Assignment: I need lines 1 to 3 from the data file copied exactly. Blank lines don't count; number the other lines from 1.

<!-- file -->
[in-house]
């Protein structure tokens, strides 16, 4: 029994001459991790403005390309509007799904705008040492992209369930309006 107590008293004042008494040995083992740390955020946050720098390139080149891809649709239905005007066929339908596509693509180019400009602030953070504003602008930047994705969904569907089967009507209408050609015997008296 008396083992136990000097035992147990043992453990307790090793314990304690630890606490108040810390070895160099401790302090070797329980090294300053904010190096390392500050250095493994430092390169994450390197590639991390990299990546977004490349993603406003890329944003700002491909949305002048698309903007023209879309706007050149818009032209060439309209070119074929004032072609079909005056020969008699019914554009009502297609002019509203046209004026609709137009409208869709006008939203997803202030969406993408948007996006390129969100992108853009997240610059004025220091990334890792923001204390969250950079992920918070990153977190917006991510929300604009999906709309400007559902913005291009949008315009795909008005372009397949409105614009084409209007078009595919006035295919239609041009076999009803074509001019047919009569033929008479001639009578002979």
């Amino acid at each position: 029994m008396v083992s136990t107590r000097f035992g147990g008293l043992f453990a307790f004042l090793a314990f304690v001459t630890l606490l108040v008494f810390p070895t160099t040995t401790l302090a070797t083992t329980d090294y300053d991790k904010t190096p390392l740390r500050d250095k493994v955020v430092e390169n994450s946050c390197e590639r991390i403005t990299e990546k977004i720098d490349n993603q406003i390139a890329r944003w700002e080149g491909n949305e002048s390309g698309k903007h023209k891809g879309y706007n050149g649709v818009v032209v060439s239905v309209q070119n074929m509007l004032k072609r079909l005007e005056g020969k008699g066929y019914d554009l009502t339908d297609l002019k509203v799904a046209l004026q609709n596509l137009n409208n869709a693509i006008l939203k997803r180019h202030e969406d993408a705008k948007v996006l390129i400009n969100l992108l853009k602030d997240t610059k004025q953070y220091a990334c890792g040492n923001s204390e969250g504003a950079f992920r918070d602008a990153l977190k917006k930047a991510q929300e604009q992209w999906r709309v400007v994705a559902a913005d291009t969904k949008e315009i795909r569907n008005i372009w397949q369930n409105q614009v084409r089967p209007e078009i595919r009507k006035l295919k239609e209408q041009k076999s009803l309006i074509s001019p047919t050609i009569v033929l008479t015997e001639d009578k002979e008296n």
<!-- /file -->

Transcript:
[in-house]
């Protein structure tokens, strides 16, 4: 029994001459991790403005390309509007799904705008040492992209369930309006 107590008293004042008494040995083992740390955020946050720098390139080149891809649709239905005007066929339908596509693509180019400009602030953070504003602008930047994705969904569907089967009507209408050609015997008296 008396083992136990000097035992147990043992453990307790090793314990304690630890606490108040810390070895160099401790302090070797329980090294300053904010190096390392500050250095493994430092390169994450390197590639991390990299990546977004490349993603406003890329944003700002491909949305002048698309903007023209879309706007050149818009032209060439309209070119074929004032072609079909005056020969008699019914554009009502297609002019509203046209004026609709137009409208869709006008939203997803202030969406993408948007996006390129969100992108853009997240610059004025220091990334890792923001204390969250950079992920918070990153977190917006991510929300604009999906709309400007559902913005291009949008315009795909008005372009397949409105614009084409209007078009595919006035295919239609041009076999009803074509001019047919009569033929008479001639009578002979």
């Amino acid at each position: 029994m008396v083992s136990t107590r000097f035992g147990g008293l043992f453990a307790f004042l090793a314990f304690v001459t630890l606490l108040v008494f810390p070895t160099t040995t401790l302090a070797t083992t329980d090294y300053d991790k904010t190096p390392l740390r500050d250095k493994v955020v430092e390169n994450s946050c390197e590639r991390i403005t990299e990546k977004i720098d490349n993603q406003i390139a890329r944003w700002e080149g491909n949305e002048s390309g698309k903007h023209k891809g879309y706007n050149g649709v818009v032209v060439s239905v309209q070119n074929m509007l004032k072609r079909l005007e005056g020969k008699g066929y019914d554009l009502t339908d297609l002019k509203v799904a046209l004026q609709n596509l137009n409208n869709a693509i006008l939203k997803r180019h202030e969406d993408a705008k948007v996006l390129i400009n969100l992108l853009k602030d997240t610059k004025q953070y220091a990334c890792g040492n923001s204390e969250g504003a950079f992920r918070d602008a990153l977190k917006k930047a991510q929300e604009q992209w999906r709309v400007v994705a559902a913005d291009t969904k949008e315009i795909r569907n008005i372009w397949q369930n409105q614009v084409r089967p209007e078009i595919r009507k006035l295919k239609e209408q041009k076999s009803l309006i074509s001019p047919t050609i009569v033929l008479t015997e001639d009578k002979e008296n």